June 17, 2009

My parents were married 18 years before I was born, and Iím an only child.
†† Dad always said he didnít want children. He is reputed to have told my mother, when she announced she was expecting, ďI knew I should have divorced you a long time ago!Ē This might have been family urban legend, except for the other story that makes it more believable, in which he told her repeatedly over those 18 years that ďwe arenít smart enough to raise kids.Ē Throughout my life, anytime I did anything stupid, heíd look over at her and say, ďSee?Ē
†† But along I came, and I had great parents, my fatherís misgivings over fatherhood notwithstanding. Being born so late, though, all my cousins the same generation as me are older. I called most of them ďauntĒ and ďuncleĒ as a kid, because thatís how I saw them.
†† There naturally wasnít a whole lot of common ground between us. In many other families, this might have led to a lifetime of estrangement.
†† My fatherís only sibling, my Uncle Ray, died far too young, at 51, in 1977. He was the man who started me reading science fiction. He had one son, Jim Ray, and two daughters.
†† I guess it was five or six years ago that Jim made a fateful Ė in a positive sense Ė trip to the Rez. That branch of the family lives in the Ft. Worth area, which in fact is where Dad was raised too. In the old days we saw each other at least twice a year, as one branch or the other would make the sojourn to see their distant kin. Life, and the passing of so many of the family, curtailed much of that until such reunions were years and years apart.
†† But Jim came, and true to the nature of the Stouff men, we went fishing in Dadís old wooden boat that he built in 1962. And probably due to my maturing over the years in between, we made a connection that has grown stronger each year, despite the 17 years between us.
†† Jim and his wife, Cindy, were here last weekend, and brought a terrific gift: a DVD of old 8mm movies they made in the 1970s. We all sat down Sunday afternoon to watch.
†† As the clips rolled, long-sleeping memories awakened, stretched and moved to the front of my recollections. First it was the locations: I suddenly remembered Uncle Rayís backyard, the inside of the house, the garden and the flowers. Then it was the people.
†† There was my Uncle Ray, and though the old 8mm footage had no sound, I could hear his voice as clearly as if the last time I heard it were yesterday, when in fact 32 years have gone by. He was young and hale, long before he got sick, clowning with the family dog and a chew toy, and if there had been a sound track, Iím sure he would have been laughing.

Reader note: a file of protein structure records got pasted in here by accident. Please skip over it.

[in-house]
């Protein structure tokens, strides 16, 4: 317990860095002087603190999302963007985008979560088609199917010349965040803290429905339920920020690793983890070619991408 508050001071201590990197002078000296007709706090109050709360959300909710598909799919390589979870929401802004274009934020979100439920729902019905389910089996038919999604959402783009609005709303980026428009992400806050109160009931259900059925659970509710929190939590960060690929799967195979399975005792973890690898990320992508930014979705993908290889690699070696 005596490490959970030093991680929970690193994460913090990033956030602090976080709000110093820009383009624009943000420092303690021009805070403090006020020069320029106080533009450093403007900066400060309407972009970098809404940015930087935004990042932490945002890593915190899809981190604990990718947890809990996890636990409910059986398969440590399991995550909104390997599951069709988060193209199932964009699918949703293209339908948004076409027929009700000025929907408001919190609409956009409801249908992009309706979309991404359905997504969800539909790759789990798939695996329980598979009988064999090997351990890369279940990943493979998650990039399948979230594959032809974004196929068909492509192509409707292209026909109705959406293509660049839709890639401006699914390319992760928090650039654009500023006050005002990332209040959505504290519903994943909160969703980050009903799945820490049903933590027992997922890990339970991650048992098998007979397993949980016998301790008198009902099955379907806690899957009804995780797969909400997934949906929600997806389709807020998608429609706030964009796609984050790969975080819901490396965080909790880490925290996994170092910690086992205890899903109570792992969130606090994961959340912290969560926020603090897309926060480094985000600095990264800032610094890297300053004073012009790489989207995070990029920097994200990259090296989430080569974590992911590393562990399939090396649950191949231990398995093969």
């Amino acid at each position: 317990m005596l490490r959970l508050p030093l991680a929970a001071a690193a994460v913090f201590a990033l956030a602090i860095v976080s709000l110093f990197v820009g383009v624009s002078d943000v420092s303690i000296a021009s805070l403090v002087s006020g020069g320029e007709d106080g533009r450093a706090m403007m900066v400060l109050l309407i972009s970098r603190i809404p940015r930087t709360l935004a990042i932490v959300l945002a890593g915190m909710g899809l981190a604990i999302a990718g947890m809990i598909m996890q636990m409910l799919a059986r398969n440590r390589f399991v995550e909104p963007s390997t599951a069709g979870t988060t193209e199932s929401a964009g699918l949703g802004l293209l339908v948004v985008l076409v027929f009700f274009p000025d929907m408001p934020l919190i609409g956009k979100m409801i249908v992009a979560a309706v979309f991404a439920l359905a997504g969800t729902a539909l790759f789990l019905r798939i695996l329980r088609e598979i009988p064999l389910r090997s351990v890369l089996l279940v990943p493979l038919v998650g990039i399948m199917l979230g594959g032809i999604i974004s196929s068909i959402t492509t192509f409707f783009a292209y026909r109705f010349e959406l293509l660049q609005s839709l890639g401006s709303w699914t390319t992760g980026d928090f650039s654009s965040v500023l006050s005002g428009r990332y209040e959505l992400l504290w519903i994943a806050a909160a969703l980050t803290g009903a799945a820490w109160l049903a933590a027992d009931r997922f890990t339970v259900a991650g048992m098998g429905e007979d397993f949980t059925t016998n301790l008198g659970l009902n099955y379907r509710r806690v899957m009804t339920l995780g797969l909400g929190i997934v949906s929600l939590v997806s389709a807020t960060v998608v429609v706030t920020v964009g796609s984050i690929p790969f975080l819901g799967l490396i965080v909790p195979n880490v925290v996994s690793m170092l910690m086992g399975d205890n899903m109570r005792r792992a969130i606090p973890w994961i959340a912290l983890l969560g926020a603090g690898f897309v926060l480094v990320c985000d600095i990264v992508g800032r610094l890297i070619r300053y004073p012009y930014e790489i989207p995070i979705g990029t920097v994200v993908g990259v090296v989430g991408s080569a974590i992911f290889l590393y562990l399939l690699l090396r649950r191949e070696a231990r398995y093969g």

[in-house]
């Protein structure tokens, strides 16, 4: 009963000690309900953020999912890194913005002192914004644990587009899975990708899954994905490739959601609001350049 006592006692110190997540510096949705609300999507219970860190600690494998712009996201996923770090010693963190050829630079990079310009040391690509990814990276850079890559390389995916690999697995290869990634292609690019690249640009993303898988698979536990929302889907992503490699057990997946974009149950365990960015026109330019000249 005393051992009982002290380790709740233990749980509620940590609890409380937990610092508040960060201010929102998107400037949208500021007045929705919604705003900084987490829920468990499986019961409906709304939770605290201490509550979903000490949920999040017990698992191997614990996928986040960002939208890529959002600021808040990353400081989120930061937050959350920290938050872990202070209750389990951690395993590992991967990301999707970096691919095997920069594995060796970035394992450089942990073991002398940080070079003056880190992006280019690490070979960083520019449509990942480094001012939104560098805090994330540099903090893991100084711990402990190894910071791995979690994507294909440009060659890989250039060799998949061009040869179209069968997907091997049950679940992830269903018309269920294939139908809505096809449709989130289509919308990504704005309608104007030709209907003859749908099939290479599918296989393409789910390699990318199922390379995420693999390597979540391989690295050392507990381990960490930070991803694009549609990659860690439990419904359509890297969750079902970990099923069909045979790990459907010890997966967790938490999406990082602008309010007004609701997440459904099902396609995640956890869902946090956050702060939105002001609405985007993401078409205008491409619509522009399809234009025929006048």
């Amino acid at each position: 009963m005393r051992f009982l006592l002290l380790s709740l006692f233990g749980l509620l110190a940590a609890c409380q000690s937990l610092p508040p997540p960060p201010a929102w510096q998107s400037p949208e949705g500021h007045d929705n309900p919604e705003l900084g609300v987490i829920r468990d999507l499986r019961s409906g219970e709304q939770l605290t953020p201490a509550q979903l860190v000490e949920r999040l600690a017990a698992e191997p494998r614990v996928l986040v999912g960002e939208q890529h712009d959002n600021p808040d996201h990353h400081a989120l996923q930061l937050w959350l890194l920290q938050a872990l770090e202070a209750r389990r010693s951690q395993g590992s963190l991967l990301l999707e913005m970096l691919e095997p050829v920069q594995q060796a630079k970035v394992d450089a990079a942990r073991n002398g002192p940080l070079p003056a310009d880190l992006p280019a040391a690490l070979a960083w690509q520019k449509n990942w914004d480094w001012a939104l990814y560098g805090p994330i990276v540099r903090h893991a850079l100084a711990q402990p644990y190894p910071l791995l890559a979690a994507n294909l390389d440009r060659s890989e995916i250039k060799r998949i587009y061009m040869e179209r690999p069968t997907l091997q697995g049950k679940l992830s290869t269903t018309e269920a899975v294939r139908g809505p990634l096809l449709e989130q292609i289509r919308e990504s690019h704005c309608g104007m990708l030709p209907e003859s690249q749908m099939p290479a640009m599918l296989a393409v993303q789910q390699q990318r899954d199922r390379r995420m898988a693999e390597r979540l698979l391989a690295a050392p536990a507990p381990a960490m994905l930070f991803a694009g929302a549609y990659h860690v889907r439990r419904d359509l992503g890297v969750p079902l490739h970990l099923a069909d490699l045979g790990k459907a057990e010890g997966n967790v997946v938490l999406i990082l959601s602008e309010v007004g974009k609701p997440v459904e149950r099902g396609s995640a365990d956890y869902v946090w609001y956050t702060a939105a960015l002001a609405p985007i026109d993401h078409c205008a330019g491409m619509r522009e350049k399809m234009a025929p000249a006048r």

†† There were the cousins, and my aunt, and later, a few minutes of the 50th anniversary party they threw for my grandparents in Ft. Worth.
†† And so there they were. My grandfather, Emile Anatole Stouff, as big as life on film as he was in reality, a powerful presence in any room. He was so dark he faded into the shadows unless the camera was right on him in good light, the brown of his Indian skin a monotone red-brown in 8mmís dulled colors. And there she was, Faye Rogers Stouff, stately, elegant and lithe, immaculately dressed and hair in a tight bun behind her head.
†† There was no sound, but the voices rang in my ears, hers, his, theirs. I hadnít heard his since 1978, and hers since 1997. But there were as crisp and clear as sudden truth, words not so much associated with the films, but with the moments that have collected in jumbled piles in the corners of my consciousness, needing organizing, waiting for me to dust them off and put them on shelves:
†† This is where God lives, he said from a patch of river cane somewhere near St. Martinville as we took a break from cutting the long stalks for basket weaving.
†† A little brown bird that could talk to the Chitimacha, warn them of rain, enemies, friends, fortune, even death, she said from the kitchen table in the old house, a cup of coffee steaming in her hand.
†† Donít cut your finger with it, my Uncle Ray said, as he handed me my very first pocketknife. I didnít.
†† What a thoughtful and important gift. And it got me to thinking of the other things I have, the metaphorical boxes I havenít had the courage to open.
†† My spirit hasnít been right yet. I have a bunch of VHS tapes of my father, recorded by news reporters, historians and the like over many, many years, some while he was the chief, some while he was the chairman, many during his years as tribal historian. Heís been gone nearly 10 years now, and youíd think I would have plugged one of them in by now, but no, other than a brief couple of minutes to introduce him to Suzie. Why? I donít know. My spirit hasnít been ready, I guess. Maybe itís getting nearer, now, after watching Jimís old movies.
†† Even more: I have audio CDs that are copies of the recordings made on old wax cylinders in 19-aught-something by Morris Swadesh, a linguist who collected the Chitimacha language. On those recordings is my great-grandmother, Delphine, speaking in Chitimacha and English.
†† Youíll likely marvel that I have never listened to them. Delphine left this world in 1940, more than 20 years before I was born.
†† By electronic magic, technological sorcery, her voice will float across the span of nearly a hundred years and vibrate the membranes in my ear to be resurrected. Have you a notion of how powerful that experience will be? I long for it and fear it, all at once.
†† What do I fear? I donít know. Perhaps that opening the unopened box will leave a void of its own. Maybe that I canít bear the timbre and pitch of what Iíll hear, or color and tone of what Iíll see on the tapes, and fall to pieces. I expect there will be power in Delphineís words, the last medicine woman of the nation, and perhaps I fear Iíll swoon under it, collapse and awaken transformed into an animal, or a green, glowing light.
†† I donít know. But the time is getting near to look and listen.